Semaphore - Flock of Dimes

from the album If You See Me, Say Yes (2016)

As a person who deeply appreciates the meaning and the visual imagery of lyrics, I tend to become obsessive in my pursuit of meaning when listening the well-crafted song of a thoughtful lyricist.

As a result, I became all-consumed in my quest to comprehend the song Semaphore by Flock of Dimes.  As an exceptional songwriter, Jenn Wasner - better known as the front woman for the Baltimore band Wye Oak - must have had a specific visual image in mind when naming a song Semaphore.  The problem I have is not knowing which definition for the word she is using.

I am most familiar with the word in a computer programming context, where a semaphore is symbol that is used to act as a "gate" to prevent run away processes from occurring.  Inside this framework, the hook line "I'm too far gone for a semaphore" is fucking brilliant.  I interpret the meaning as her saying "It is too late.  My mind is already racing and I cannot be stop this crazy thing..."

However, there are many other definitions of a semaphore.  They are largely variations of a "flag semaphore" used to signal an oncoming object (or person) with information or instruction.  When an airplane pulls into the gate area, the guys holding the red sticks are acting as semaphores, telling the pilot what needs to be done.  When I think of the line "I'm too far gone for a semaphore" in this context, I interpret the meaning as "This is no time to be sending me signs.  I have made a decision and cannot reverse it."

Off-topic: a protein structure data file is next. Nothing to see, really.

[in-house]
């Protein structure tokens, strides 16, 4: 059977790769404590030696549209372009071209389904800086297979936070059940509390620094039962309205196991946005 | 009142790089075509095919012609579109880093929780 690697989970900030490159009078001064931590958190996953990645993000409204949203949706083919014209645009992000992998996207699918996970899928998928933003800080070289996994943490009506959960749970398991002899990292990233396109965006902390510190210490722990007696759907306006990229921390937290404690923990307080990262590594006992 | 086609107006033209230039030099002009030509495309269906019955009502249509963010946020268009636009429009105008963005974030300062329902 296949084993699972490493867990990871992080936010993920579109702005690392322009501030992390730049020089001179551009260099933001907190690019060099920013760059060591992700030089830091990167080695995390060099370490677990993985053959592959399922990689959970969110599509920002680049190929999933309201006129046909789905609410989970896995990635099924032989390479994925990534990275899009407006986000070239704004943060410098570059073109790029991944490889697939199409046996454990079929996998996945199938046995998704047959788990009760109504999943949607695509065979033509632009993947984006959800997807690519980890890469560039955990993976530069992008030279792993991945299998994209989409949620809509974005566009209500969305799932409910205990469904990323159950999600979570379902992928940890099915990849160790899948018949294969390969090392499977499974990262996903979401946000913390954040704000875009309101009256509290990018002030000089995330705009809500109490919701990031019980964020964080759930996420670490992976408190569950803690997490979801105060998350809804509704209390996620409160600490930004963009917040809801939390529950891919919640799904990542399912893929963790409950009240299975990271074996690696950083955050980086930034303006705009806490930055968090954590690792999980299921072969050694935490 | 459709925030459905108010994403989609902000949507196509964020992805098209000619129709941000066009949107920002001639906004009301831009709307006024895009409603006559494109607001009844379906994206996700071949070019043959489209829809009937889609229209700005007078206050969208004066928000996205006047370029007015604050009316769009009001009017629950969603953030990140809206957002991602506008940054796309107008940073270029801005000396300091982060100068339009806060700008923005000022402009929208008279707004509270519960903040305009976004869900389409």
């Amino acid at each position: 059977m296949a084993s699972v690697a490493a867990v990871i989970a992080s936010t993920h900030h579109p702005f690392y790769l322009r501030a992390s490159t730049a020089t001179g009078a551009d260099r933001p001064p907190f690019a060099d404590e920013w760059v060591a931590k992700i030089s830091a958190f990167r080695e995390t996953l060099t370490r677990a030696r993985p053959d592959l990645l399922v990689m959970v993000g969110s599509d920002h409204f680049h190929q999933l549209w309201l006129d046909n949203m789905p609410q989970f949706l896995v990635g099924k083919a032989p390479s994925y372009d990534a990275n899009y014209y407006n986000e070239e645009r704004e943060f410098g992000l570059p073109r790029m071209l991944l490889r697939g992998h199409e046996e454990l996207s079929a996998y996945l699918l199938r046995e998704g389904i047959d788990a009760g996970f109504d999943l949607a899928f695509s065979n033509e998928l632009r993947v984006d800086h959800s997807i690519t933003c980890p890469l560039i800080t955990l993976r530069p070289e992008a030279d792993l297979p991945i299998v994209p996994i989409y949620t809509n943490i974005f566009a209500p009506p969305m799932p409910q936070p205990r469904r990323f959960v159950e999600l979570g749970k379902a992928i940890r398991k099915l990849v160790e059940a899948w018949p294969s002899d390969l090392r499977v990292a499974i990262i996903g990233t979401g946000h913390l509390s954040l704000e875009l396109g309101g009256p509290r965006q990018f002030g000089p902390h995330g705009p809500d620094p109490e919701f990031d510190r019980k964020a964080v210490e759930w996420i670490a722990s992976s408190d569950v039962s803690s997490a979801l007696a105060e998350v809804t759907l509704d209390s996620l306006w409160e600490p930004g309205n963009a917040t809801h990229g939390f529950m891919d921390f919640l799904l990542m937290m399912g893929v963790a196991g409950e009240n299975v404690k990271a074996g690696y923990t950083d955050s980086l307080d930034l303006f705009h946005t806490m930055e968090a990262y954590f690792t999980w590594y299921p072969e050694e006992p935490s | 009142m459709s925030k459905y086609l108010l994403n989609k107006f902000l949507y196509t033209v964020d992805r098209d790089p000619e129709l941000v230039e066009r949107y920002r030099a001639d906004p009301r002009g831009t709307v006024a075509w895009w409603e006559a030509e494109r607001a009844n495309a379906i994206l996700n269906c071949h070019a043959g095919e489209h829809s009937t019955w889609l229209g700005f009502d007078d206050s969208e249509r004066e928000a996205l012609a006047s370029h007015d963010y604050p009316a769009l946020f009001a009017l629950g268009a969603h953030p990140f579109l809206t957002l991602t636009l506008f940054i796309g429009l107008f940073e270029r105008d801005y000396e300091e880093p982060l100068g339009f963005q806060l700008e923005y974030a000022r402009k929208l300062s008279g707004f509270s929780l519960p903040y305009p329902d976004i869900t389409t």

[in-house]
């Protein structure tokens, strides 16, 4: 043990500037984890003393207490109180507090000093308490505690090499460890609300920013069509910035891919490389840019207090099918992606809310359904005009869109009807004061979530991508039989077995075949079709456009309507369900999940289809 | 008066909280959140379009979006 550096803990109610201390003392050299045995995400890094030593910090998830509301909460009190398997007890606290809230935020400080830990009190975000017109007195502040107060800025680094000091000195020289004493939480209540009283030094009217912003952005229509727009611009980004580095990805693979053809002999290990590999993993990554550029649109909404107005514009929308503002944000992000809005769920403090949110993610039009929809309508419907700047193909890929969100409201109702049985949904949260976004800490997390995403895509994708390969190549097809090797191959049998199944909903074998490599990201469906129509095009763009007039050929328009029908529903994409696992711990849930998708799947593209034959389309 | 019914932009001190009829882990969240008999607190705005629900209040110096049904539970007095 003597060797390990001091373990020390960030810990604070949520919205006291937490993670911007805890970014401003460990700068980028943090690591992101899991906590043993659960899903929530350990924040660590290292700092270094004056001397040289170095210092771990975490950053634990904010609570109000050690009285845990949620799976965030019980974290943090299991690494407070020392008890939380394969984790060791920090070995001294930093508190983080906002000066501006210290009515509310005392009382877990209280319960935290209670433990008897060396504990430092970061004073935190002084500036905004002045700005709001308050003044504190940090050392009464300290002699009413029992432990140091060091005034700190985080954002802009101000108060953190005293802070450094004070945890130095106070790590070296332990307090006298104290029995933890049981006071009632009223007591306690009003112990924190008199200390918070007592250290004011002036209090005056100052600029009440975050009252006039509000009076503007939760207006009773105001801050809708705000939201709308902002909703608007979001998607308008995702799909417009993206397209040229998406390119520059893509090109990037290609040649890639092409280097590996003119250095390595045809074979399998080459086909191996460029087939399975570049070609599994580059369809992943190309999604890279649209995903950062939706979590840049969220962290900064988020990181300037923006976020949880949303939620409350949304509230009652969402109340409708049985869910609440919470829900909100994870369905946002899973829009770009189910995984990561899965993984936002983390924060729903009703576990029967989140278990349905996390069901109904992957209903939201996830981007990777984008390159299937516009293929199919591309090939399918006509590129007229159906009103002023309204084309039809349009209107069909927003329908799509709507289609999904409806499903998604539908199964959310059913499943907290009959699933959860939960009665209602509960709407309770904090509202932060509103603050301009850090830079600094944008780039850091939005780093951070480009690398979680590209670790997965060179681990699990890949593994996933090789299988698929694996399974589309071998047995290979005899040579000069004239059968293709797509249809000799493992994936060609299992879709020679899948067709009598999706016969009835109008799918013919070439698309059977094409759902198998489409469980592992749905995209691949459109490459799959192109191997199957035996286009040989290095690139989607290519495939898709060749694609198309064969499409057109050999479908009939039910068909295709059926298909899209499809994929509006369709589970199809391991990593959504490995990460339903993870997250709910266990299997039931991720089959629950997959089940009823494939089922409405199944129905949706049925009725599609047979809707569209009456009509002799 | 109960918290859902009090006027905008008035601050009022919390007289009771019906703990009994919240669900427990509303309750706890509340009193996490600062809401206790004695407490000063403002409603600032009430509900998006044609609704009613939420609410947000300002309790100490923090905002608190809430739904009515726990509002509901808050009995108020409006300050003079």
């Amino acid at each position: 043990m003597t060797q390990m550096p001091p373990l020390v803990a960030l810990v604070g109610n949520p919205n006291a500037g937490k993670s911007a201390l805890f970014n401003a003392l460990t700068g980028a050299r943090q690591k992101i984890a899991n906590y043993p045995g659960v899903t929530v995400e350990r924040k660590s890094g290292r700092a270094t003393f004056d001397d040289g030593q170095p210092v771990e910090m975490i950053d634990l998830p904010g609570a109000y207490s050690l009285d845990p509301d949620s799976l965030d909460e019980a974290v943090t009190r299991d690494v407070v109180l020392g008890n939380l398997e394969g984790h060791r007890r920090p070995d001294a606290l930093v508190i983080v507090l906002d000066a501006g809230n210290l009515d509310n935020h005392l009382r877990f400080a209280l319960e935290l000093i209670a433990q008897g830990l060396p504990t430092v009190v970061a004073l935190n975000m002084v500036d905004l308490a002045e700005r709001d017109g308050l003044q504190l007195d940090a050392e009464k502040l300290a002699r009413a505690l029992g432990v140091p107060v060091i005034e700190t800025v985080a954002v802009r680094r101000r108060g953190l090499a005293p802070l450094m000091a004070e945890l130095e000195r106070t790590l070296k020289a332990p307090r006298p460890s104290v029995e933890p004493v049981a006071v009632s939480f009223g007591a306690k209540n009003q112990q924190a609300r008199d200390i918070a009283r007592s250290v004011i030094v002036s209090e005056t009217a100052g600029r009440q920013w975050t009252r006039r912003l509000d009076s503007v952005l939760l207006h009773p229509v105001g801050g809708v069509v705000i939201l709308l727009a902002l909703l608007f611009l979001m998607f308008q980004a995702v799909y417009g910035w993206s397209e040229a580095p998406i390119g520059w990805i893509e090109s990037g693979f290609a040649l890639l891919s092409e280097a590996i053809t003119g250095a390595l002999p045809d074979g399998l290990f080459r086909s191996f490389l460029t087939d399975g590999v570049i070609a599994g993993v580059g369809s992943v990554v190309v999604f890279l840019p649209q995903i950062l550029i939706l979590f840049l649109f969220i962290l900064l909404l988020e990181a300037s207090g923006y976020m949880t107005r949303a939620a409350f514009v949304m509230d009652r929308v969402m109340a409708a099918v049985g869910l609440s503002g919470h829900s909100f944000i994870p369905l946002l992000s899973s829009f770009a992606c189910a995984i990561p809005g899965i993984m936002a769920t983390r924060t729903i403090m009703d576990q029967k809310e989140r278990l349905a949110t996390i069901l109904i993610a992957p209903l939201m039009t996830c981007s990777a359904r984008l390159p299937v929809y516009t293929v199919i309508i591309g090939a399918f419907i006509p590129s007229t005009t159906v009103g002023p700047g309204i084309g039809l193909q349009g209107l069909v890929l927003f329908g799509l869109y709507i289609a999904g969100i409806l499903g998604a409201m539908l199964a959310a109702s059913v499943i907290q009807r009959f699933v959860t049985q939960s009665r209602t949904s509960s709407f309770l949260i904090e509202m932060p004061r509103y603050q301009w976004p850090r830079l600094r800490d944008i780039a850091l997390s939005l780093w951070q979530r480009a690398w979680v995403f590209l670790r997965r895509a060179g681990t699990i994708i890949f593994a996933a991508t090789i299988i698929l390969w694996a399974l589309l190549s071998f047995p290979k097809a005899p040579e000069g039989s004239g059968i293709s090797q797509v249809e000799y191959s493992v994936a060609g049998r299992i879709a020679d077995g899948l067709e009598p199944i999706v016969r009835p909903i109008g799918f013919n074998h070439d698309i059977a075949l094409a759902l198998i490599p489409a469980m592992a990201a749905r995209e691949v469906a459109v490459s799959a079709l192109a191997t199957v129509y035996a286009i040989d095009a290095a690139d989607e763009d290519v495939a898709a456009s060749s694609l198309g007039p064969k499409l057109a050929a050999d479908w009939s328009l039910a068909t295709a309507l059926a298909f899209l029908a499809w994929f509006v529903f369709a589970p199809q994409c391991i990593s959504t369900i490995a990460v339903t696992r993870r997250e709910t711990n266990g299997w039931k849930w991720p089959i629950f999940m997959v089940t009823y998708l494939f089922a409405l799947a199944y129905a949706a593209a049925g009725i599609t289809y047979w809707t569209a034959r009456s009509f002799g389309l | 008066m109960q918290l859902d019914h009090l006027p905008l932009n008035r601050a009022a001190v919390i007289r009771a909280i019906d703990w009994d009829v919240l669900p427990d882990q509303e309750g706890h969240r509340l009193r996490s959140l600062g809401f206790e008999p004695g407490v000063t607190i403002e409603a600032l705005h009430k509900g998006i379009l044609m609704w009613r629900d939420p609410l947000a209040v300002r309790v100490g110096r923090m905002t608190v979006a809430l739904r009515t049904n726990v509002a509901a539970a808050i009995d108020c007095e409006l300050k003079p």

Although there is clear similarity between my two interpretations, I needed to know which one she intended.  Is her mind racing in an unstoppable loop or is she simply past the point of no return?

Thank goodness this song has a music video to straighten me out.  After watching it, I realize that she is using the "flag" definition of semaphore.  However, what I now believe she is saying is the she is "too far gone" to be sending signals and that the subject of the song will need to come to her without assistance.

But I still love the computer processing interpretation...

Click Here to watch the official video for Semaphore.

Click Here to watch a Japanese semaphore training video from WWII.